Using namespaces: fallback to global function/constant

(PHP 5 >= 5.3.0)

Inside a namespace, when PHP encounters a unqualified Name in a class name, function or constant context, it resolves these with different priorities. Class names always resolve to the current namespace name. Thus to access internal or non-namespaced user classes, One must refer to them with their fully qualified Name as in:

Przykład #1 Accessing global classes inside a namespace

<?php
namespace A\B\C;
class 
Exception extends \Exception {}

$a = new Exception('hi'); // $a is an object of class A\B\C\Exception
$b = new \Exception('hi'); // $b is an object of class Exception

$c = new ArrayObject// fatal error, class A\B\C\ArrayObject not found
?>

For functions and constants, PHP will fall back to global functions or constants if a namespaced function or constant does not exist.

Przykład #2 global functions/constants fallback inside a namespace

<?php
namespace A\B\C;

const 
E_ERROR 45;
function 
strlen($str)
{
    return \
strlen($str) - 1;
}

echo 
E_ERROR"\n"// prints "45"
echo INI_ALL"\n"// prints "7" - falls back to global INI_ALL

echo strlen('hi'), "\n"// prints "1"
if (is_array('hi')) { // prints "is not array"
    
echo "is array\n";
} else {
    echo 
"is not array\n";
}
?>

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User Contributed Notes 2 notes

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1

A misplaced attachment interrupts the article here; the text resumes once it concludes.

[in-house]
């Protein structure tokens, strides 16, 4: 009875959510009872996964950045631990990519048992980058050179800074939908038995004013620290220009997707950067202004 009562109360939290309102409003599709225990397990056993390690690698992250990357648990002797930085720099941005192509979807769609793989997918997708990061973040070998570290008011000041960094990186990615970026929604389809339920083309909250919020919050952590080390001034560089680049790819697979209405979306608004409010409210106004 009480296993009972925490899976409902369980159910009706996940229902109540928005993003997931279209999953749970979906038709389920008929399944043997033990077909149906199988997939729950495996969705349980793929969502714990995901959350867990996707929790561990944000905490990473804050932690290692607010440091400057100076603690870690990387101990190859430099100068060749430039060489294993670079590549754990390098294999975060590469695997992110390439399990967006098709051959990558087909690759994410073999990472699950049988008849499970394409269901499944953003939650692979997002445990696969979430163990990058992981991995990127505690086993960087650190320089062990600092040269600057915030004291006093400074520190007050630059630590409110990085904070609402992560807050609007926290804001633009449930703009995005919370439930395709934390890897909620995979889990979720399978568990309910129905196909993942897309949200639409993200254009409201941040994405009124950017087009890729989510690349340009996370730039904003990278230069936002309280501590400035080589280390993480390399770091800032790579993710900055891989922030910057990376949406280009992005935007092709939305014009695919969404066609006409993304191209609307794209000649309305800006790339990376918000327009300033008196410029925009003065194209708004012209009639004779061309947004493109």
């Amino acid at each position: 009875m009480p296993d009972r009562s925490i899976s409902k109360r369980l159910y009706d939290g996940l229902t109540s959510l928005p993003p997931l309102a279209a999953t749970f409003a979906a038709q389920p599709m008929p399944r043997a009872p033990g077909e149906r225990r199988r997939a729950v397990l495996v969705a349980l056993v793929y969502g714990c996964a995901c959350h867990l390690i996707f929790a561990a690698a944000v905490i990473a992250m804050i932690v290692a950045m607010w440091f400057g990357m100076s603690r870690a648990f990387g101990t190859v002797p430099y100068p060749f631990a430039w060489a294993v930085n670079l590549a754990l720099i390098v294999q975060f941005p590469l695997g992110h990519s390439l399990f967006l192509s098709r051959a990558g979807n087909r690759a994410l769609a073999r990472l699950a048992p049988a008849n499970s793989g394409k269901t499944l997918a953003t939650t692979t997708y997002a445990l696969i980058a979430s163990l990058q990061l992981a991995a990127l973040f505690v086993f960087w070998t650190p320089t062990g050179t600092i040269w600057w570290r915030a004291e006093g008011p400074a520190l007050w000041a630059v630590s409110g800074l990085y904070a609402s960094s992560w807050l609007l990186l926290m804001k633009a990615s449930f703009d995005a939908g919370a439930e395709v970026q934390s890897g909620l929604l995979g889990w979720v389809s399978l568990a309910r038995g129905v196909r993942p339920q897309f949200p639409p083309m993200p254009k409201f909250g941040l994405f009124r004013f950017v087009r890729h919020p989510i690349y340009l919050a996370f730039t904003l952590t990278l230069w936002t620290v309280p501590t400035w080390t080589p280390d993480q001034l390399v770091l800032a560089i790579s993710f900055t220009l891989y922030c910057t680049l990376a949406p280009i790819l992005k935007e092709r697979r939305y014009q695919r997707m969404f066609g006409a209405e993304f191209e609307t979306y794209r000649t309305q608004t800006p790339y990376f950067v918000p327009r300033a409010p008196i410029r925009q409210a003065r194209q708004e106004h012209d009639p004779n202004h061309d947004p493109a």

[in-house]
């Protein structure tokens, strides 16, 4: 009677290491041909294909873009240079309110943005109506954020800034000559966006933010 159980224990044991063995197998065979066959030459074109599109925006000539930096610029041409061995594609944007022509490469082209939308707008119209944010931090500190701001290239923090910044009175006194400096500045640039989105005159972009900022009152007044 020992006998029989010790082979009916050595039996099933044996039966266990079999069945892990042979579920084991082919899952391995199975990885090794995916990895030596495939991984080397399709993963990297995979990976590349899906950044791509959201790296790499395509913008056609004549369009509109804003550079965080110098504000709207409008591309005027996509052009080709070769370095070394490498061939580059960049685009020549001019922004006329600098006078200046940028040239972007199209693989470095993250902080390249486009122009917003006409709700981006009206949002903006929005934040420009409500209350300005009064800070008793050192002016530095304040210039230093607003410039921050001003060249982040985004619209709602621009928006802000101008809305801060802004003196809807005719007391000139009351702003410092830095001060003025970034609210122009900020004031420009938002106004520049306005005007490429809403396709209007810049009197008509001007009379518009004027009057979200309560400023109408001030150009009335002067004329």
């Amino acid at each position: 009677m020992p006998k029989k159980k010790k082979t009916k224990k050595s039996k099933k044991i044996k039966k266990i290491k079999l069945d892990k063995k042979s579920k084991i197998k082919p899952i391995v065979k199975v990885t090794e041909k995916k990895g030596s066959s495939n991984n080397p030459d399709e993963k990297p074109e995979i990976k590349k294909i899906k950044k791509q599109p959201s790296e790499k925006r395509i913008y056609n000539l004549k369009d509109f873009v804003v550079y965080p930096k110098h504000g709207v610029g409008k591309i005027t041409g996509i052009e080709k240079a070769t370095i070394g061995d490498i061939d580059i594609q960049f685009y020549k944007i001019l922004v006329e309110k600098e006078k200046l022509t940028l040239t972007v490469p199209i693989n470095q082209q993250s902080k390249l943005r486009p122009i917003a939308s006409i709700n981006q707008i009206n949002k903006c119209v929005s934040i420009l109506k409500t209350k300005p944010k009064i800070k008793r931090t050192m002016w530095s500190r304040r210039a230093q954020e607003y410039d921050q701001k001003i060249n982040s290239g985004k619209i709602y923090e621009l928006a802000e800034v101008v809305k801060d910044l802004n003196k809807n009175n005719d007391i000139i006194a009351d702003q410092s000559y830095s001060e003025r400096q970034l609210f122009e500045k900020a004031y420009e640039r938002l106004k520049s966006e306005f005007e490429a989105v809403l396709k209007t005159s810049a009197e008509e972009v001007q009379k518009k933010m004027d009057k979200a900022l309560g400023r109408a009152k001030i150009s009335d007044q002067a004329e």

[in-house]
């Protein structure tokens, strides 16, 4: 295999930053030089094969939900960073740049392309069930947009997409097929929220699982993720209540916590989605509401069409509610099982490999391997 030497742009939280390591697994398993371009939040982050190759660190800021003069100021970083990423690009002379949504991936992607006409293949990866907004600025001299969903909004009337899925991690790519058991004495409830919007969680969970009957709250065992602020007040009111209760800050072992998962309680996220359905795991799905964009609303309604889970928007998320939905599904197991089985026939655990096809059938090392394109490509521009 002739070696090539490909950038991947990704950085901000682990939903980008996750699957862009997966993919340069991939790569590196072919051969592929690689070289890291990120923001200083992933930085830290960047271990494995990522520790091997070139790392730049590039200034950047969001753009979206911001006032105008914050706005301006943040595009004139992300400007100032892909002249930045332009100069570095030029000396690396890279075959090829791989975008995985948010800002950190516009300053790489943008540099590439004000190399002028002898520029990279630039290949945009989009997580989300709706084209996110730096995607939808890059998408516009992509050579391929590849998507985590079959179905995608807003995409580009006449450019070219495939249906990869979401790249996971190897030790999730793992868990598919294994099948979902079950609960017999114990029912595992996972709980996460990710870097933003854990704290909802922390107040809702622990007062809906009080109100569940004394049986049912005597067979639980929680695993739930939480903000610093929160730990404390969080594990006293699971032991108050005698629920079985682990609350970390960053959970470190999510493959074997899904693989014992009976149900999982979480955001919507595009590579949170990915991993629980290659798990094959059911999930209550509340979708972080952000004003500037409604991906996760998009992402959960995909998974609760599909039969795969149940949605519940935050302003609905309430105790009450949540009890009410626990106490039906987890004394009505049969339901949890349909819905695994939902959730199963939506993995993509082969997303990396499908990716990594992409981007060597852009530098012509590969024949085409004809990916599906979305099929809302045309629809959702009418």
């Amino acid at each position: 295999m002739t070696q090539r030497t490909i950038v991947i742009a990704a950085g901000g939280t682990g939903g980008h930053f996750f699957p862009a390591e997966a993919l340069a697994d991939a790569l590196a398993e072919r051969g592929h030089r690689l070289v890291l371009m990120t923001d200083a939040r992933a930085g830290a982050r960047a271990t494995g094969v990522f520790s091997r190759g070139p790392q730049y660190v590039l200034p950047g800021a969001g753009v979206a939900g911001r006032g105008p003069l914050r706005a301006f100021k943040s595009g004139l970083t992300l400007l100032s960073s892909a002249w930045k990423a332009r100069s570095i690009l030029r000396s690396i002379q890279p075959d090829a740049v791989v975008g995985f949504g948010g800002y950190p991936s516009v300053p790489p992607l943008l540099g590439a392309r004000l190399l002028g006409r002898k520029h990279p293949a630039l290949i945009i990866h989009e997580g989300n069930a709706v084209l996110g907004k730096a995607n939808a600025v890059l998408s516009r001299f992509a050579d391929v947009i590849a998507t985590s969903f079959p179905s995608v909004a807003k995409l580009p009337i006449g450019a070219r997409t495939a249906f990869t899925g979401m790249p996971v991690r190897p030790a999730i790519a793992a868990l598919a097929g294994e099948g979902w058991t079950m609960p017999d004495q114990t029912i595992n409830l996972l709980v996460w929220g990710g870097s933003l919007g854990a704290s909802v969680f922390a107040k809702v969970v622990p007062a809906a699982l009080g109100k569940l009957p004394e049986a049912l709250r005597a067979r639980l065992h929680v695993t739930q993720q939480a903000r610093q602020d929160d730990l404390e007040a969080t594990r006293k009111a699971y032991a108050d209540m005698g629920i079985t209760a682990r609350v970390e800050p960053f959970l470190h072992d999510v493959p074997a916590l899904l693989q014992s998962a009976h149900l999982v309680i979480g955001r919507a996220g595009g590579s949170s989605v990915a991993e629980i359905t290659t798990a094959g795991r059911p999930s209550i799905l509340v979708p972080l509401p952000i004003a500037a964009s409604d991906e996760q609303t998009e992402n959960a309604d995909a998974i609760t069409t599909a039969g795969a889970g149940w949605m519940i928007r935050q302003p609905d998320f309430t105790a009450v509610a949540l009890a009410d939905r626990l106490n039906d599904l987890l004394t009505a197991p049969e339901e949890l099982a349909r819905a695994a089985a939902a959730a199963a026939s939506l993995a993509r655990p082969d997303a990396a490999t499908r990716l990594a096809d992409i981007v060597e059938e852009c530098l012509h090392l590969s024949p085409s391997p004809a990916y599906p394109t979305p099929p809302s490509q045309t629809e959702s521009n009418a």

markus at malkusch dot de
13 days ago
You can use the fallback policy to provide mocks for built-in functions like time(). You therefore have to call those functions unqualified:

<?php
namespace foo;

function
time() {
    return
1234;
}

assert (1234 == time());
?>

However there's a restriction that you have to define the mock function before the first usage in the tested class method. This is documented in Bug #68541.

You can find the mock library php-mock at GitHub.
up
-3
cory at xison dot ca
7 months ago
I want to throw it out there, I found the following easier to deal with when porting parts of some older code into a new project in regards to accessing global classes.

<?php
namespace app\somethingorother;
use \
core as core;

core::set_something();

?>

I know it's not exactly the same as the solutions mentioned above, but it works for what I'm trying to accomplish.
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